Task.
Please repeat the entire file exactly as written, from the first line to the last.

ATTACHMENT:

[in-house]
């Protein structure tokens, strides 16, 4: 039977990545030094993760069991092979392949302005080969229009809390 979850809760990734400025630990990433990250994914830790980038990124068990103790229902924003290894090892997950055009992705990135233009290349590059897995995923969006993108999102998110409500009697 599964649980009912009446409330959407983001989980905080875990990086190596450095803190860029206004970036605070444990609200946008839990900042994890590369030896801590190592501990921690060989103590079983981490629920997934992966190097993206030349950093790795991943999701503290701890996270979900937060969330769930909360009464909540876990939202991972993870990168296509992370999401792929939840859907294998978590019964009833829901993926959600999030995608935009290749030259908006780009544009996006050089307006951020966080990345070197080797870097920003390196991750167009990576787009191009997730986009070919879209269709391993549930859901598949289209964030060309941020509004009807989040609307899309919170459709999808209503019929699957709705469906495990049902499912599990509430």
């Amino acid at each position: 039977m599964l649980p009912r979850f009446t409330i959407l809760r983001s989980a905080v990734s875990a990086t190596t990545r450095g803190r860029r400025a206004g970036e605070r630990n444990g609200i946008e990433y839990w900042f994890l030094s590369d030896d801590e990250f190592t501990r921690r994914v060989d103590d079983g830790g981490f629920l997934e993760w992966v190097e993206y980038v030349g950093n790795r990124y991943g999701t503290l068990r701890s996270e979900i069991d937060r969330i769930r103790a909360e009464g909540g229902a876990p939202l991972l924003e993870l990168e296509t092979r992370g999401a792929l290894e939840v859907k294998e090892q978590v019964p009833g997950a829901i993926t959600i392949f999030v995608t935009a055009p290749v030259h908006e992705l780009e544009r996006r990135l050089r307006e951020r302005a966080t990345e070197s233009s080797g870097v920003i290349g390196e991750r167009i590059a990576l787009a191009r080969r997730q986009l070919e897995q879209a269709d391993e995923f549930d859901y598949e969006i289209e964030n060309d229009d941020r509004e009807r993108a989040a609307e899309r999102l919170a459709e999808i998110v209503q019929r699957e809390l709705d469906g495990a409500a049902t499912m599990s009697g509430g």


[in-house]
């Protein structure tokens, strides 16, 4: 039977990545030094993760069991092979392949302005080969229009809390 979850809760990734400025630990990433990250994914830790980038990124068990103790229902924003290894090892997950055009992705990135233009290349590059897995995923969006993108999102998110409500009697 599964649980009912009446409330959407983001989980905080875990990086190596450095803190860029206004970036605070444990609200946008839990900042994890590369030896801590190592501990921690060989103590079983981490629920997934992966190097993206030349950093790795991943999701503290701890996270979900937060969330769930909360009464909540876990939202991972993870990168296509992370999401792929939840859907294998978590019964009833829901993926959600999030995608935009290749030259908006780009544009996006050089307006951020966080990345070197080797870097920003390196991750167009990576787009191009997730986009070919879209269709391993549930859901598949289209964030060309941020509004009807989040609307899309919170459709999808209503019929699957709705469906495990049902499912599990509430």
């Amino acid at each position: 039977m599964l649980p009912r979850f009446t409330i959407l809760r983001s989980a905080v990734s875990a990086t190596t990545r450095g803190r860029r400025a206004g970036e605070r630990n444990g609200i946008e990433y839990w900042f994890l030094s590369d030896d801590e990250f190592t501990r921690r994914v060989d103590d079983g830790g981490f629920l997934e993760w992966v190097e993206y980038v030349g950093n790795r990124y991943g999701t503290l068990r701890s996270e979900i069991d937060r969330i769930r103790a909360e009464g909540g229902a876990p939202l991972l924003e993870l990168e296509t092979r992370g999401a792929l290894e939840v859907k294998e090892q978590v019964p009833g997950a829901i993926t959600i392949f999030v995608t935009a055009p290749v030259h908006e992705l780009e544009r996006r990135l050089r307006e951020r302005a966080t990345e070197s233009s080797g870097v920003i290349g390196e991750r167009i590059a990576l787009a191009r080969r997730q986009l070919e897995q879209a269709d391993e995923f549930d859901y598949e969006i289209e964030n060309d229009d941020r509004e009807r993108a989040a609307e899309r999102l919170a459709e999808i998110v209503q019929r699957e809390l709705d469906g495990a409500a049902t499912m599990s009697g509430g």